for themselves, for others, for creation.
Guide their steps,
and the hands of pilots, drivers,
and transportation crews,
so that all may safely embark
and disembark
at the mark of their quest,
high in the Chiapan heartland.

Join us in praying  for the Roots in the ruins: hope in trauma facilitator training next week!

I bind myself today, hymn by Saint Patrick

1 I bind unto myself today
the strong name of the Trinity
by invocation of the same,
the Three in One and One in Three.
2 I bind this day to me forever,
by power of faith, Christ’s incarnation,
his baptism in the Jordan river,
his death on cross for my salvation,
his bursting from the spiced tomb,
his riding up the heavenly way,
his coming at the day of doom,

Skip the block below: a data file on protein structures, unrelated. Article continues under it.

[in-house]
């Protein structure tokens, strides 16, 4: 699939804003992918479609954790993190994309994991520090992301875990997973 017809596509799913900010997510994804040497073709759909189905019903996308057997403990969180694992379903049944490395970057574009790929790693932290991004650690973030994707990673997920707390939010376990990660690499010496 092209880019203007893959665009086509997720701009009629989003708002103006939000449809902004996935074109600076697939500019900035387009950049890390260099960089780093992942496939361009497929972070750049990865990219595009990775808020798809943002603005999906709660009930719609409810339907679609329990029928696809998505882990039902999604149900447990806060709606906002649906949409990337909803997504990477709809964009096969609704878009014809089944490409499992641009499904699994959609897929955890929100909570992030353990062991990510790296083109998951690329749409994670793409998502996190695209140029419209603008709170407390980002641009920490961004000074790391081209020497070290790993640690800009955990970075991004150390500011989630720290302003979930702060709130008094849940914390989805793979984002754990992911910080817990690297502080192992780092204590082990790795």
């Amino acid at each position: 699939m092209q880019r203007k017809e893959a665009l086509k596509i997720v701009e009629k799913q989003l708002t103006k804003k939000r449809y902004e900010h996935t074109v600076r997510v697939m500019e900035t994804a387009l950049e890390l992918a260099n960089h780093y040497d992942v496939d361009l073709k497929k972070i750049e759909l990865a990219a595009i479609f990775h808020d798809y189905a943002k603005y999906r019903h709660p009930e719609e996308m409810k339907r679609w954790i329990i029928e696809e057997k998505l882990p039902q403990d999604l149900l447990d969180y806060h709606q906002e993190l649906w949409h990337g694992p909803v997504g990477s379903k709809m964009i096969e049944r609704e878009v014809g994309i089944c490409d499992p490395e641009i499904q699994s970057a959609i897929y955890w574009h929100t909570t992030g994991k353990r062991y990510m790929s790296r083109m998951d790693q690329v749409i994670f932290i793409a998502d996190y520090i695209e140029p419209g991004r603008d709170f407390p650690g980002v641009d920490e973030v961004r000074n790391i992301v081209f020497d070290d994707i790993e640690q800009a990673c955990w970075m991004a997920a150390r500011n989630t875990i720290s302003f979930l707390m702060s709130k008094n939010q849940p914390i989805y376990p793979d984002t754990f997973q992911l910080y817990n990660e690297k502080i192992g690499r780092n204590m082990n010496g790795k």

I bind unto myself today.
3 I bind unto myself today
the virtues of the starlit heaven,
the glorious sun’s life-giving ray,
the whiteness of the moon at even,
the flashing of the lightning free,
the whirling wind’s tempestuous shocks,
the stable earth, the deep salt sea
around the old eternal rocks.
4 I bind unto myself today
the power of God to hold and lead,
God’s eye to watch, God’s might to stay,
God’s ear to hearken to my need,
the wisdom of my God to teach,
God’s hand to guide, God’s shield to ward,
the word of God to give me speech,
God’s heavenly host to be my guard.
5 Christ be with me, Christ within me,
Christ behind me, Christ before me,
Christ beside me, Christ to win me,
Christ to comfort and restore me.
Christ beneath me, Christ above me,
Christ in quiet, Christ in danger,
Christ in hearts of all that love me,
Christ in mouth of friend and stranger.
6 I bind unto myself the name,
the strong name of the Trinity
by invocation of the same,
the Three in One and One in Three,
of whom all nature has creation,
eternal Father, Spirit, Word.
Praise to the Lord of my salvation;
salvation is of Christ the Lord!

Source: Glory to God: the Presbyterian Hymnal #6